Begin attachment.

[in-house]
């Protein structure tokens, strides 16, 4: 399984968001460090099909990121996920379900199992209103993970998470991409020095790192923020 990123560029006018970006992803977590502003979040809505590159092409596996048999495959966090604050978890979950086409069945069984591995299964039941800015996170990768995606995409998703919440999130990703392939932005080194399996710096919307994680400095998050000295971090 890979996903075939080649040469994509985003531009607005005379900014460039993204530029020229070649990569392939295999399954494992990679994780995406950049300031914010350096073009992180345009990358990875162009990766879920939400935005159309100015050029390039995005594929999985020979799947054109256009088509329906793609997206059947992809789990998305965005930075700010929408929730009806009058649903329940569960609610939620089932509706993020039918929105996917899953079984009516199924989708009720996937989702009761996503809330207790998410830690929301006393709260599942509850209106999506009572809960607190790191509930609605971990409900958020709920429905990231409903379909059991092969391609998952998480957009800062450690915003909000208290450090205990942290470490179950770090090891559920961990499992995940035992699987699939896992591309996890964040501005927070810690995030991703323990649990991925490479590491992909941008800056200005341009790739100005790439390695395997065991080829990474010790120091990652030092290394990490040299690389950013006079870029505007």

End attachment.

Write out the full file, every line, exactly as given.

[in-house]
């Protein structure tokens, strides 16, 4: 399984968001460090099909990121996920379900199992209103993970998470991409020095790192923020 990123560029006018970006992803977590502003979040809505590159092409596996048999495959966090604050978890979950086409069945069984591995299964039941800015996170990768995606995409998703919440999130990703392939932005080194399996710096919307994680400095998050000295971090 890979996903075939080649040469994509985003531009607005005379900014460039993204530029020229070649990569392939295999399954494992990679994780995406950049300031914010350096073009992180345009990358990875162009990766879920939400935005159309100015050029390039995005594929999985020979799947054109256009088509329906793609997206059947992809789990998305965005930075700010929408929730009806009058649903329940569960609610939620089932509706993020039918929105996917899953079984009516199924989708009720996937989702009761996503809330207790998410830690929301006393709260599942509850209106999506009572809960607190790191509930609605971990409900958020709920429905990231409903379909059991092969391609998952998480957009800062450690915003909000208290450090205990942290470490179950770090090891559920961990499992995940035992699987699939896992591309996890964040501005927070810690995030991703323990649990991925490479590491992909941008800056200005341009790739100005790439390695395997065991080829990474010790120091990652030092290394990490040299690389950013006079870029505007």